Arguably, today’s climate is less collegial to cheaters. Still fuzzy, however, is the exact location of the moral line, the one politicians don’t dare cross if they want to keep on the sunny side.

“Politicians are never sure where the line is,” says Rosenthal, the Rutgers University public policy professor. “The media decide, and their opponents decide. So it’s always moving.”

Some standards are written in stone: Don’t solicit bribes.

But that’s what former Paterson, N.J., Mayor Marty Barnes did. Convicted of graft, he was sentenced in April to 37 months in prison. He may be joined there by another moral drifter, ex-Essex County Executive James W. Treffinger, a possible U.S. Senate nominee last year who pleaded guilty to fraud in May.

“Some politicians who cheat are just corrupt,” Rosenthal says. “Not many, but there are some. Others have an arrogance to them – they believe they can get away with it. A third group is just plain stupid.”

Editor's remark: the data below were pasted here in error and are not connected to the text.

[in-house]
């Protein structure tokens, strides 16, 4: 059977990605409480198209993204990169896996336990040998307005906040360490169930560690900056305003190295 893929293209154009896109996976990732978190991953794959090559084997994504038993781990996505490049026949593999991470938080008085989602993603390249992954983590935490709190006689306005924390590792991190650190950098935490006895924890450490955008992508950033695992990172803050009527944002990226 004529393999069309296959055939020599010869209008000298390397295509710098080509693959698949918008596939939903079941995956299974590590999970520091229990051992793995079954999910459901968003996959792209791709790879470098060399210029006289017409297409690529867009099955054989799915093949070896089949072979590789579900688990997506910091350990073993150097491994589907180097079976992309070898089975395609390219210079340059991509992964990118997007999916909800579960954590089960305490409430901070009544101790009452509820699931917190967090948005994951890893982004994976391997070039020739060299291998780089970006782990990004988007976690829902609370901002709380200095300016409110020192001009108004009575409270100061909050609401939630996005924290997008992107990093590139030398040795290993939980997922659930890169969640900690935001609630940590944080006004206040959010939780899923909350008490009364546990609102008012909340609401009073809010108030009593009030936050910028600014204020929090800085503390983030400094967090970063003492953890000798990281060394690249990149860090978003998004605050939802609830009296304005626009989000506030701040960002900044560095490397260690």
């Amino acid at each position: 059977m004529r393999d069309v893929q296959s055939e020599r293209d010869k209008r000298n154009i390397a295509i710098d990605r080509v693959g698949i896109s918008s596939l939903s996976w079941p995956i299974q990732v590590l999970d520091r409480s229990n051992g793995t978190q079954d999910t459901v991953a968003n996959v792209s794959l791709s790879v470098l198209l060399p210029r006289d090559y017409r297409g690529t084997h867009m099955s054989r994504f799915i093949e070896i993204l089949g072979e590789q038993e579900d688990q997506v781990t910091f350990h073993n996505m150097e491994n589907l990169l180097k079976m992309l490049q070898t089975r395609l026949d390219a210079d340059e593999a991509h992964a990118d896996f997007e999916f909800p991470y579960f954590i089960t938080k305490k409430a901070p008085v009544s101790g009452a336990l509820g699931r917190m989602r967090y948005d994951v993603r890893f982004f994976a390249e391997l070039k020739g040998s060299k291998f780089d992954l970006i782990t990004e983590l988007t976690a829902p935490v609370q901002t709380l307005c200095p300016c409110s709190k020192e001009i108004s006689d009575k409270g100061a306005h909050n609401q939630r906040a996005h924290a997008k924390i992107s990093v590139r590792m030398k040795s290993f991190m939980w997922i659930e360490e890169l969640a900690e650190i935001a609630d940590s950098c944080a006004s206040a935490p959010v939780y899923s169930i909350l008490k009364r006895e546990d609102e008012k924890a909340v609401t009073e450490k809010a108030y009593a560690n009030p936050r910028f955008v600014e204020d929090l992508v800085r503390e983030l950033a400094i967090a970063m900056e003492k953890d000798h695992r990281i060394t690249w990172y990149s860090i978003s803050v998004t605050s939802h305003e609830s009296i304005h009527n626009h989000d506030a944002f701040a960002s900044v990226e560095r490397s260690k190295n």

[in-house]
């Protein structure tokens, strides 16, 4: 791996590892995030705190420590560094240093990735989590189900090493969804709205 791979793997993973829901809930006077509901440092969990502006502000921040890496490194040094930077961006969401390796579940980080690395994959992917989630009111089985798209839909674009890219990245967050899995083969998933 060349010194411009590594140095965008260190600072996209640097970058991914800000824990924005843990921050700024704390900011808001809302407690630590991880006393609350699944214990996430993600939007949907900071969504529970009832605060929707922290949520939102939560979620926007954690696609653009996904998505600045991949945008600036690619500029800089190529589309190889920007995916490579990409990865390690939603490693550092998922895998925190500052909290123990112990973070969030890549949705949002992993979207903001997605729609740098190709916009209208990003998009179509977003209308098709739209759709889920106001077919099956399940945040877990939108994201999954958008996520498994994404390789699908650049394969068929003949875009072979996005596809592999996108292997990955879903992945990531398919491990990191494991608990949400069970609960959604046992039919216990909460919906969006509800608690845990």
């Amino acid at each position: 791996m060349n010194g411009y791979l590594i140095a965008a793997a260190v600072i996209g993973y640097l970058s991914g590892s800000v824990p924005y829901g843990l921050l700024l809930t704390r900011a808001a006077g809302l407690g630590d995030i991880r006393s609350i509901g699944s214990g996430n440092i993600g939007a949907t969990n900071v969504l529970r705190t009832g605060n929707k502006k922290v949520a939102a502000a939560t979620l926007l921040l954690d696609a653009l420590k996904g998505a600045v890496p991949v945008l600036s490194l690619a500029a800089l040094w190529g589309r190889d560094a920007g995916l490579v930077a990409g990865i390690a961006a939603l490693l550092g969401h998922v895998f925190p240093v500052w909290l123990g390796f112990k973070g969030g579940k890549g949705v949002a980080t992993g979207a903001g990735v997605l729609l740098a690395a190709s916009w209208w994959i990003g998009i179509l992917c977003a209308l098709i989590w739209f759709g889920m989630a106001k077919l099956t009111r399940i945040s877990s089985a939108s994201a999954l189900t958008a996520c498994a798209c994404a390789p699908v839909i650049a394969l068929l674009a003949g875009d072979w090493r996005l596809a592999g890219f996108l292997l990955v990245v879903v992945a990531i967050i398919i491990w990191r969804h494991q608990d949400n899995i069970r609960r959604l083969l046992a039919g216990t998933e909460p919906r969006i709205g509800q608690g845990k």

Ben Johnson may have been all three. Remember Ben? The world’s fastest man?

The Canadian sprinter stunned the world by running 100 meters in 9.79 seconds. Oops. Busted. Turned out Ben Johnson was the world’s fastest steroid abuser.

Corrupt? Arrogant? Stupid? Sure, but Johnson is just one joker who got caught, says Jay Coakley, author of “Sport in Society: Issues and Controversies.”

“How many athletes are using performance-enhancing substances?” Coakley says. “The answer is, everyone who’s willing to.”

Who is willing to pollute their bodies for short-term gain is the $64,000 question that hangs like the bat of Damocles over Cubs outfielder Sammy Sosa. His corked bat, illegal but of questionable utility, distracts us from the central issue in sports cheating. After Mark McGwire, Sosa’s freckle-faced alter ego in the home run orgy of 1998, was discovered to be using androstenedione, a supplement that’s legal in baseball but banned in other sports, the question became: Who else uses? Can we trust any of these guys to play it straight?